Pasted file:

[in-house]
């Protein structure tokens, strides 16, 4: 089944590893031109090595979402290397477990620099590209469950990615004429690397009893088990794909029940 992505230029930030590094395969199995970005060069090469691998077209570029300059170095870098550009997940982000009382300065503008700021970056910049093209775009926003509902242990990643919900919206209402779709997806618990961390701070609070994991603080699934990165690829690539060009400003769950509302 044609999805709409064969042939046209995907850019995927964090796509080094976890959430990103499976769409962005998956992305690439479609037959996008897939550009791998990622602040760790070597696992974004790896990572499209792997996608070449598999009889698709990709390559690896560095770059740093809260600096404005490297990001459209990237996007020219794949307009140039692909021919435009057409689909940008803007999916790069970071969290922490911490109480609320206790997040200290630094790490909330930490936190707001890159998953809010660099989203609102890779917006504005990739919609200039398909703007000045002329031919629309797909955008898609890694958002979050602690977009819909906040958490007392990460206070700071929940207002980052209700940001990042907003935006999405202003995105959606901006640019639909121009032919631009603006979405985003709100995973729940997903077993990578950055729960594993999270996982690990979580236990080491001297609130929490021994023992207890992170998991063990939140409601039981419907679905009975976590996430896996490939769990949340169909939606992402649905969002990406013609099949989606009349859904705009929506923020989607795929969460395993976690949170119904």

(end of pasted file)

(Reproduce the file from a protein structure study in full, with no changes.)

[in-house]
């Protein structure tokens, strides 16, 4: 089944590893031109090595979402290397477990620099590209469950990615004429690397009893088990794909029940 992505230029930030590094395969199995970005060069090469691998077209570029300059170095870098550009997940982000009382300065503008700021970056910049093209775009926003509902242990990643919900919206209402779709997806618990961390701070609070994991603080699934990165690829690539060009400003769950509302 044609999805709409064969042939046209995907850019995927964090796509080094976890959430990103499976769409962005998956992305690439479609037959996008897939550009791998990622602040760790070597696992974004790896990572499209792997996608070449598999009889698709990709390559690896560095770059740093809260600096404005490297990001459209990237996007020219794949307009140039692909021919435009057409689909940008803007999916790069970071969290922490911490109480609320206790997040200290630094790490909330930490936190707001890159998953809010660099989203609102890779917006504005990739919609200039398909703007000045002329031919629309797909955008898609890694958002979050602690977009819909906040958490007392990460206070700071929940207002980052209700940001990042907003935006999405202003995105959606901006640019639909121009032919631009603006979405985003709100995973729940997903077993990578950055729960594993999270996982690990979580236990080491001297609130929490021994023992207890992170998991063990939140409601039981419907679905009975976590996430896996490939769990949340169909939606992402649905969002990406013609099949989606009349859904705009929506923020989607795929969460395993976690949170119904």